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Ayer's Cliff at 100

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medium_ayers.100.jpg--July 14, 2009

2009 marks the 100th anniversary of the municipality of the village of Ayer’s Cliff. Situated near the south west end of Lake Massawippi, the municipality was created back in 1909 when it was detached from the township of Hatley. But the village’s history extends as far back as the 1790s.

In 1799, Thomas Ayer, after whom the village was eventually named, took up residence in the area. A native of New Hampshire, Ayer was the first settler within what would later be the village limits. Around 1815, John Langmaid opened an inn in the area. His establishment catered for a number of years to travelers on the stagecoach line between Boston and Quebec City. In time, the village took on the name of Langmaid’s Flats.

By mid-century, the Ayer family had acquired much of the land in the area and the community was re-named Ayer’s Flats. In 1881, the Belden Atlas, which was published in that year, described the village as having the “county buildings, with floral hall below for fairs, and dining room above; a Union church, in which Protestant services are held; railway station; several stores; mechanics shops; etc.” The population at that time numbered about 150.

In 1870, the Massawippi Valley Railway was completed. This line linked the Vermont border with Lennoxville, and Ayer’s Flat was situated about mid-way. The railway, more than anything, contributed towards the prosperity of the village. It, together with the lure of Lake Massawippi, combined to transform the village into a tourist destination.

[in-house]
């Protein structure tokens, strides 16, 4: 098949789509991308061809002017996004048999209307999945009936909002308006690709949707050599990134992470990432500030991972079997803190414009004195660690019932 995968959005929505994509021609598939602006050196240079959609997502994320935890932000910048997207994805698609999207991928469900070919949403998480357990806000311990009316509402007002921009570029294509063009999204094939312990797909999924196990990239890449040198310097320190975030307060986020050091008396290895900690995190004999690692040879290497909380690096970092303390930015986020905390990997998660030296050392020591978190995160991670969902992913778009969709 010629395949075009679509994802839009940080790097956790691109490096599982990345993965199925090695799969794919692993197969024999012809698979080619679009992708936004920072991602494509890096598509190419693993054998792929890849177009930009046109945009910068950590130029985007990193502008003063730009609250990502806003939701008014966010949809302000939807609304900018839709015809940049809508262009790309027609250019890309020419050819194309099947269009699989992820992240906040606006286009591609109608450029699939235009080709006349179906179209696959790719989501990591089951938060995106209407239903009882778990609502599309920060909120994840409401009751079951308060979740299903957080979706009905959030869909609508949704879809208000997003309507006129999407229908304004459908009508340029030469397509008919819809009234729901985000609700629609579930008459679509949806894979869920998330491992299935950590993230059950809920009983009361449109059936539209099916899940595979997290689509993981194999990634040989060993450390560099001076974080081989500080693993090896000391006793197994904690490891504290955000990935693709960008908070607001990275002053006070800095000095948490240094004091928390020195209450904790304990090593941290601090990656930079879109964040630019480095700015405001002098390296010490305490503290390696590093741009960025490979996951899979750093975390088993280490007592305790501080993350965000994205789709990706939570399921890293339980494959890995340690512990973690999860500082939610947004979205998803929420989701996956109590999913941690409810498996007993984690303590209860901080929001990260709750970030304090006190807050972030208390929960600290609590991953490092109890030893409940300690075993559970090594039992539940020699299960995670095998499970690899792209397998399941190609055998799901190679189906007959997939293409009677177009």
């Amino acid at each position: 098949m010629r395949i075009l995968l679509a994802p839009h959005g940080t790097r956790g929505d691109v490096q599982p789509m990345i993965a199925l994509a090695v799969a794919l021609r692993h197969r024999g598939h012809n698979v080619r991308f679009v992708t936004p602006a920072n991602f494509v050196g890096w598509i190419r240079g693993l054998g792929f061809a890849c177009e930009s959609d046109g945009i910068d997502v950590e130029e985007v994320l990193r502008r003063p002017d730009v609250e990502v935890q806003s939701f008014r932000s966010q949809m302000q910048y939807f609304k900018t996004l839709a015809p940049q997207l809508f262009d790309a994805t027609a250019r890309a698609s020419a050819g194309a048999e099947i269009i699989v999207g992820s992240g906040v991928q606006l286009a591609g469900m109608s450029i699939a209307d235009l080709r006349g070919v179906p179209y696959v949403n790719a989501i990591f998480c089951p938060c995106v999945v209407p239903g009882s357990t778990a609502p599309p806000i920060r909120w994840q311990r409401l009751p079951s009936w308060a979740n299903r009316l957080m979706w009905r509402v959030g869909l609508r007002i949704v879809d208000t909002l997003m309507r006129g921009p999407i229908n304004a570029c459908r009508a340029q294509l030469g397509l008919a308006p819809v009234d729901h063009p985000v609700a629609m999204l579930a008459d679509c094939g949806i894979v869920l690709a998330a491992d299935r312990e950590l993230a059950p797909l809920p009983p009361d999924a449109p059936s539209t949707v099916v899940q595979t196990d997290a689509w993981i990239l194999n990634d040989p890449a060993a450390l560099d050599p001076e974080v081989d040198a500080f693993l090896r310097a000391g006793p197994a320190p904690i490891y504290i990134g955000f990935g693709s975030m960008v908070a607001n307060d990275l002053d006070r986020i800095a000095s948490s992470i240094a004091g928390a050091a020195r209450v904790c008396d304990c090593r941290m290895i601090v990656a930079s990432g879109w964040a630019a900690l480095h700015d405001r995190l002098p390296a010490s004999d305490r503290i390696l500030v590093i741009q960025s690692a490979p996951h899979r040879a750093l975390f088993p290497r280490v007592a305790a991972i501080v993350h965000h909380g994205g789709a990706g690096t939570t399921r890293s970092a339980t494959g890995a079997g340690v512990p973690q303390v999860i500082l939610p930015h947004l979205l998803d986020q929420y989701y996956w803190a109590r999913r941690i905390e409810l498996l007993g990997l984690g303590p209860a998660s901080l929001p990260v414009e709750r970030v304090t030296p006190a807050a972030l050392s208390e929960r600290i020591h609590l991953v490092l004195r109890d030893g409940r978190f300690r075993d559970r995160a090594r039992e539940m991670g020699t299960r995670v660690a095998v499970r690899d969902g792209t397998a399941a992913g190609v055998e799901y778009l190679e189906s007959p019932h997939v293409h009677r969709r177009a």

medium_ac.100.jpgIn 1904, Ayer’s Flat was re-named yet again – this time to Ayer’s Cliff. The rationale for this was that a cliff was thought to sound more picturesque and more enticing to tourists than a flat. The strategy apparently worked, and it was thanks to this name change that American city-dwellers began buying up lakefront property in the community. Ayer’s Cliff (and Lake Massawippi) provided those who could afford it a pleasant refuge during the hot summer months. Best of all, the village and lake were fairly close to the American border and easily accessible by train.

Though the railway has long since ceased to operate, Ayer’s Cliff is still a popular summer destination for cottagers and tourists who stay in the village’s inns and bed and breakfasts. Today, however, the village is probably best known for its county fair. Held each year in August, the Ayer’s Cliff Fair has attracted visitors from all over the Eastern Townships for well over a century.

A number of events are planned throughout 2009 in honour of the Ayer’s Cliff’s centennial. The municipality has also published a brochure on the village’s history.